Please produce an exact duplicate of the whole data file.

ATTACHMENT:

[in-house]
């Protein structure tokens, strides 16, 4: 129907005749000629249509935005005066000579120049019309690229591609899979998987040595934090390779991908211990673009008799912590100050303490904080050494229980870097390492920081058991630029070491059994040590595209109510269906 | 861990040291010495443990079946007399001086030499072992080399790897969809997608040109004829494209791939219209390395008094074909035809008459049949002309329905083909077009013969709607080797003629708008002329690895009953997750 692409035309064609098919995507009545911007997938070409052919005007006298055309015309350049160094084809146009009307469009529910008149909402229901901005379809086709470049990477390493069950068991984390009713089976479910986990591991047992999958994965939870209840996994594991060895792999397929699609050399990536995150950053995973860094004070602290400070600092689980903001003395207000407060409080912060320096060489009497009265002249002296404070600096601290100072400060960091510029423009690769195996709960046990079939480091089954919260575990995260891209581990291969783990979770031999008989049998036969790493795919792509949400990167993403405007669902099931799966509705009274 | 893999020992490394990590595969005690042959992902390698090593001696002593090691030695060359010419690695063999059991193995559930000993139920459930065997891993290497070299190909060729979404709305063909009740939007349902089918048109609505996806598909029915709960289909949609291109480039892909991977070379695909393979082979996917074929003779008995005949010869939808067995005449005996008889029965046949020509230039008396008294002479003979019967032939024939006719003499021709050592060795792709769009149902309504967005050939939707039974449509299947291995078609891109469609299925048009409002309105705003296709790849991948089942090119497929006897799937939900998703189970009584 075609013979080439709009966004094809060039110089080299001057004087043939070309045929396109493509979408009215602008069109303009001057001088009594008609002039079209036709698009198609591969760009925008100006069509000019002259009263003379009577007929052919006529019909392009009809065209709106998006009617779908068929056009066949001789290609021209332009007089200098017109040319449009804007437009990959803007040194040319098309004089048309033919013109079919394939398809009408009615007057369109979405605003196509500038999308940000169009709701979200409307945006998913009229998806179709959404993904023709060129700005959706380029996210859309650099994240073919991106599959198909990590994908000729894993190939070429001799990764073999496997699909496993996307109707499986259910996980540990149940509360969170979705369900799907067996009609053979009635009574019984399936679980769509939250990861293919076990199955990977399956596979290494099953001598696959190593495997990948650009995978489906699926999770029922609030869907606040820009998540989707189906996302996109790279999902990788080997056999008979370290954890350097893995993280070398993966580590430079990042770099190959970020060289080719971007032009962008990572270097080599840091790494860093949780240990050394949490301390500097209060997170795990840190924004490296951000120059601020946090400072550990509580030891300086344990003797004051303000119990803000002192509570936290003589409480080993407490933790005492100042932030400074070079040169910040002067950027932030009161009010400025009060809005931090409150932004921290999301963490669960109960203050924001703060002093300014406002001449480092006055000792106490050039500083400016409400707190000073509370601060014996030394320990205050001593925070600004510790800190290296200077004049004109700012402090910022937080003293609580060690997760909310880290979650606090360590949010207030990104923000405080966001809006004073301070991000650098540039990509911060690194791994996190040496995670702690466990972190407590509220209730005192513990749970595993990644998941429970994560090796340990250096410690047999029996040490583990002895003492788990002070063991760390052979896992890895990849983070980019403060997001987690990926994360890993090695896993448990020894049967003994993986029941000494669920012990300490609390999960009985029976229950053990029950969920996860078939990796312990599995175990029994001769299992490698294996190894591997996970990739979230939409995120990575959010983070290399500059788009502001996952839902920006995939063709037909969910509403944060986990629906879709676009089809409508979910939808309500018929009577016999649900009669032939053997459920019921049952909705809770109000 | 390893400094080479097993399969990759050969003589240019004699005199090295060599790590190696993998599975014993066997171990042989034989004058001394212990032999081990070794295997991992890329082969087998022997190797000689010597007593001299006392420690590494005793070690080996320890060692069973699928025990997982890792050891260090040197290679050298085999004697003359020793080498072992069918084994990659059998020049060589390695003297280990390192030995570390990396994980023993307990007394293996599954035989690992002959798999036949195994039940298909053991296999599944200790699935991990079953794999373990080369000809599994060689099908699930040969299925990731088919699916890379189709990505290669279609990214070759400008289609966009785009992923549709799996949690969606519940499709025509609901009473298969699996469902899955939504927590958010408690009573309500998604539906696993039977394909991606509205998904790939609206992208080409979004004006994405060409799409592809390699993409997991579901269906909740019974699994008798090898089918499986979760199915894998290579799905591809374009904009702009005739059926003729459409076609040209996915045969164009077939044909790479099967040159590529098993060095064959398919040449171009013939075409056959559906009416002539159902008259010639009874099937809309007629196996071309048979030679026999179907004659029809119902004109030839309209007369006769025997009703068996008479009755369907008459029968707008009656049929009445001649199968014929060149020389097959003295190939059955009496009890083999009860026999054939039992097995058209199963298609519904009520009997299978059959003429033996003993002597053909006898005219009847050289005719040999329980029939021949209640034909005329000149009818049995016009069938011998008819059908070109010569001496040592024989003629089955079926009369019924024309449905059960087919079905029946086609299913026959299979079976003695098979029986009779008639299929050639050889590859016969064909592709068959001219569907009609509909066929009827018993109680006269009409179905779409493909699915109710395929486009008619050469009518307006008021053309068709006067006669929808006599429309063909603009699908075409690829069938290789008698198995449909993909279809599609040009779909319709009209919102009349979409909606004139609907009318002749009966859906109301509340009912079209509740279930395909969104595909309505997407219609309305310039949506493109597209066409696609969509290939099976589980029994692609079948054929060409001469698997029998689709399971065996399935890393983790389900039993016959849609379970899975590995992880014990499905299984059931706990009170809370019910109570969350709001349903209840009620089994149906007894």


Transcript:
[in-house]
């Protein structure tokens, strides 16, 4: 129907005749000629249509935005005066000579120049019309690229591609899979998987040595934090390779991908211990673009008799912590100050303490904080050494229980870097390492920081058991630029070491059994040590595209109510269906 | 861990040291010495443990079946007399001086030499072992080399790897969809997608040109004829494209791939219209390395008094074909035809008459049949002309329905083909077009013969709607080797003629708008002329690895009953997750 692409035309064609098919995507009545911007997938070409052919005007006298055309015309350049160094084809146009009307469009529910008149909402229901901005379809086709470049990477390493069950068991984390009713089976479910986990591991047992999958994965939870209840996994594991060895792999397929699609050399990536995150950053995973860094004070602290400070600092689980903001003395207000407060409080912060320096060489009497009265002249002296404070600096601290100072400060960091510029423009690769195996709960046990079939480091089954919260575990995260891209581990291969783990979770031999008989049998036969790493795919792509949400990167993403405007669902099931799966509705009274 | 893999020992490394990590595969005690042959992902390698090593001696002593090691030695060359010419690695063999059991193995559930000993139920459930065997891993290497070299190909060729979404709305063909009740939007349902089918048109609505996806598909029915709960289909949609291109480039892909991977070379695909393979082979996917074929003779008995005949010869939808067995005449005996008889029965046949020509230039008396008294002479003979019967032939024939006719003499021709050592060795792709769009149902309504967005050939939707039974449509299947291995078609891109469609299925048009409002309105705003296709790849991948089942090119497929006897799937939900998703189970009584 075609013979080439709009966004094809060039110089080299001057004087043939070309045929396109493509979408009215602008069109303009001057001088009594008609002039079209036709698009198609591969760009925008100006069509000019002259009263003379009577007929052919006529019909392009009809065209709106998006009617779908068929056009066949001789290609021209332009007089200098017109040319449009804007437009990959803007040194040319098309004089048309033919013109079919394939398809009408009615007057369109979405605003196509500038999308940000169009709701979200409307945006998913009229998806179709959404993904023709060129700005959706380029996210859309650099994240073919991106599959198909990590994908000729894993190939070429001799990764073999496997699909496993996307109707499986259910996980540990149940509360969170979705369900799907067996009609053979009635009574019984399936679980769509939250990861293919076990199955990977399956596979290494099953001598696959190593495997990948650009995978489906699926999770029922609030869907606040820009998540989707189906996302996109790279999902990788080997056999008979370290954890350097893995993280070398993966580590430079990042770099190959970020060289080719971007032009962008990572270097080599840091790494860093949780240990050394949490301390500097209060997170795990840190924004490296951000120059601020946090400072550990509580030891300086344990003797004051303000119990803000002192509570936290003589409480080993407490933790005492100042932030400074070079040169910040002067950027932030009161009010400025009060809005931090409150932004921290999301963490669960109960203050924001703060002093300014406002001449480092006055000792106490050039500083400016409400707190000073509370601060014996030394320990205050001593925070600004510790800190290296200077004049004109700012402090910022937080003293609580060690997760909310880290979650606090360590949010207030990104923000405080966001809006004073301070991000650098540039990509911060690194791994996190040496995670702690466990972190407590509220209730005192513990749970595993990644998941429970994560090796340990250096410690047999029996040490583990002895003492788990002070063991760390052979896992890895990849983070980019403060997001987690990926994360890993090695896993448990020894049967003994993986029941000494669920012990300490609390999960009985029976229950053990029950969920996860078939990796312990599995175990029994001769299992490698294996190894591997996970990739979230939409995120990575959010983070290399500059788009502001996952839902920006995939063709037909969910509403944060986990629906879709676009089809409508979910939808309500018929009577016999649900009669032939053997459920019921049952909705809770109000 | 390893400094080479097993399969990759050969003589240019004699005199090295060599790590190696993998599975014993066997171990042989034989004058001394212990032999081990070794295997991992890329082969087998022997190797000689010597007593001299006392420690590494005793070690080996320890060692069973699928025990997982890792050891260090040197290679050298085999004697003359020793080498072992069918084994990659059998020049060589390695003297280990390192030995570390990396994980023993307990007394293996599954035989690992002959798999036949195994039940298909053991296999599944200790699935991990079953794999373990080369000809599994060689099908699930040969299925990731088919699916890379189709990505290669279609990214070759400008289609966009785009992923549709799996949690969606519940499709025509609901009473298969699996469902899955939504927590958010408690009573309500998604539906696993039977394909991606509205998904790939609206992208080409979004004006994405060409799409592809390699993409997991579901269906909740019974699994008798090898089918499986979760199915894998290579799905591809374009904009702009005739059926003729459409076609040209996915045969164009077939044909790479099967040159590529098993060095064959398919040449171009013939075409056959559906009416002539159902008259010639009874099937809309007629196996071309048979030679026999179907004659029809119902004109030839309209007369006769025997009703068996008479009755369907008459029968707008009656049929009445001649199968014929060149020389097959003295190939059955009496009890083999009860026999054939039992097995058209199963298609519904009520009997299978059959003429033996003993002597053909006898005219009847050289005719040999329980029939021949209640034909005329000149009818049995016009069938011998008819059908070109010569001496040592024989003629089955079926009369019924024309449905059960087919079905029946086609299913026959299979079976003695098979029986009779008639299929050639050889590859016969064909592709068959001219569907009609509909066929009827018993109680006269009409179905779409493909699915109710395929486009008619050469009518307006008021053309068709006067006669929808006599429309063909603009699908075409690829069938290789008698198995449909993909279809599609040009779909319709009209919102009349979409909606004139609907009318002749009966859906109301509340009912079209509740279930395909969104595909309505997407219609309305310039949506493109597209066409696609969509290939099976589980029994692609079948054929060409001469698997029998689709399971065996399935890393983790389900039993016959849609379970899975590995992880014990499905299984059931706990009170809370019910109570969350709001349903209840009620089994149906007894």